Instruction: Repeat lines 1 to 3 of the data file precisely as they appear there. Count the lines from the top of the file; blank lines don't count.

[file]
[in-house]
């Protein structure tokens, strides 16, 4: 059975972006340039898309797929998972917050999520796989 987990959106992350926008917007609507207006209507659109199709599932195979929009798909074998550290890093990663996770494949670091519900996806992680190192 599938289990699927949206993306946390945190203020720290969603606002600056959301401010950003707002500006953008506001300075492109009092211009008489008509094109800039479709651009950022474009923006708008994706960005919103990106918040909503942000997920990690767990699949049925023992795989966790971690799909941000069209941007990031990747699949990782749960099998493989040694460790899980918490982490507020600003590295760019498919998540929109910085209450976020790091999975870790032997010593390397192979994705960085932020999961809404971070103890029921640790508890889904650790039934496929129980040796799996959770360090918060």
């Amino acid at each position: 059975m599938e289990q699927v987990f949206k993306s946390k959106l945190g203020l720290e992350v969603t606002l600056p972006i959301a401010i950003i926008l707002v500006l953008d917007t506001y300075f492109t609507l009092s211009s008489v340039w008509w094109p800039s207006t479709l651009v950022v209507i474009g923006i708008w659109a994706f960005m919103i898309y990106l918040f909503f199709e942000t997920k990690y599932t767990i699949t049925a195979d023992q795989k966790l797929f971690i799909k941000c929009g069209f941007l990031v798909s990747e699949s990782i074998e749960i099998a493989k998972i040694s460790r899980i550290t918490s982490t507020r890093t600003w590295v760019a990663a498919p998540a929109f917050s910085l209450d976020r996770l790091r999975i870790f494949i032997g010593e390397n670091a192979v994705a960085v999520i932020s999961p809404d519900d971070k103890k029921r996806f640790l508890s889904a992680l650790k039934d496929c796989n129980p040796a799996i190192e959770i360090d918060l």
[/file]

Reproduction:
[in-house]
């Protein structure tokens, strides 16, 4: 059975972006340039898309797929998972917050999520796989 987990959106992350926008917007609507207006209507659109199709599932195979929009798909074998550290890093990663996770494949670091519900996806992680190192 599938289990699927949206993306946390945190203020720290969603606002600056959301401010950003707002500006953008506001300075492109009092211009008489008509094109800039479709651009950022474009923006708008994706960005919103990106918040909503942000997920990690767990699949049925023992795989966790971690799909941000069209941007990031990747699949990782749960099998493989040694460790899980918490982490507020600003590295760019498919998540929109910085209450976020790091999975870790032997010593390397192979994705960085932020999961809404971070103890029921640790508890889904650790039934496929129980040796799996959770360090918060």
């Amino acid at each position: 059975m599938e289990q699927v987990f949206k993306s946390k959106l945190g203020l720290e992350v969603t606002l600056p972006i959301a401010i950003i926008l707002v500006l953008d917007t506001y300075f492109t609507l009092s211009s008489v340039w008509w094109p800039s207006t479709l651009v950022v209507i474009g923006i708008w659109a994706f960005m919103i898309y990106l918040f909503f199709e942000t997920k990690y599932t767990i699949t049925a195979d023992q795989k966790l797929f971690i799909k941000c929009g069209f941007l990031v798909s990747e699949s990782i074998e749960i099998a493989k998972i040694s460790r899980i550290t918490s982490t507020r890093t600003w590295v760019a990663a498919p998540a929109f917050s910085l209450d976020r996770l790091r999975i870790f494949i032997g010593e390397n670091a192979v994705a960085v999520i932020s999961p809404d519900d971070k103890k029921r996806f640790l508890s889904a992680l650790k039934d496929c796989n129980p040796a799996i190192e959770i360090d918060l």